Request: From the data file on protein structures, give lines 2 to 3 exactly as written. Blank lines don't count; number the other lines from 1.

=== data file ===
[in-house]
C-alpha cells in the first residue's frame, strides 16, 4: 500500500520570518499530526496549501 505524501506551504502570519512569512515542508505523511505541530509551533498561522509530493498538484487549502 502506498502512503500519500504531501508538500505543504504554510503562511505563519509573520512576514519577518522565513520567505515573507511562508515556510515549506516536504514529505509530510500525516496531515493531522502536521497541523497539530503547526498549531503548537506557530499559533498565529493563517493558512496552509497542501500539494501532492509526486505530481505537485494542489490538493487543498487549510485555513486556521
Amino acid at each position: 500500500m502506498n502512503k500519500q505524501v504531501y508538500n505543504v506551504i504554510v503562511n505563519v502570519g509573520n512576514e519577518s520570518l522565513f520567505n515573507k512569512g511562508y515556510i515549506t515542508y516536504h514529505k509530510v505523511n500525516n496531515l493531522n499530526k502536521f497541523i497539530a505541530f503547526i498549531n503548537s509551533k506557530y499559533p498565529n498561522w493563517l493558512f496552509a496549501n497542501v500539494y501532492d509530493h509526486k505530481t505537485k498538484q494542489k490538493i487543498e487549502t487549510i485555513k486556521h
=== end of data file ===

C-alpha cells in the first residue's frame, strides 16, 4: 500500500520570518499530526496549501 505524501506551504502570519512569512515542508505523511505541530509551533498561522509530493498538484487549502 502506498502512503500519500504531501508538500505543504504554510503562511505563519509573520512576514519577518522565513520567505515573507511562508515556510515549506516536504514529505509530510500525516496531515493531522502536521497541523497539530503547526498549531503548537506557530499559533498565529493563517493558512496552509497542501500539494501532492509526486505530481505537485494542489490538493487543498487549510485555513486556521
Amino acid at each position: 500500500m502506498n502512503k500519500q505524501v504531501y508538500n505543504v506551504i504554510v503562511n505563519v502570519g509573520n512576514e519577518s520570518l522565513f520567505n515573507k512569512g511562508y515556510i515549506t515542508y516536504h514529505k509530510v505523511n500525516n496531515l493531522n499530526k502536521f497541523i497539530a505541530f503547526i498549531n503548537s509551533k506557530y499559533p498565529n498561522w493563517l493558512f496552509a496549501n497542501v500539494y501532492d509530493h509526486k505530481t505537485k498538484q494542489k490538493i487543498e487549502t487549510i485555513k486556521h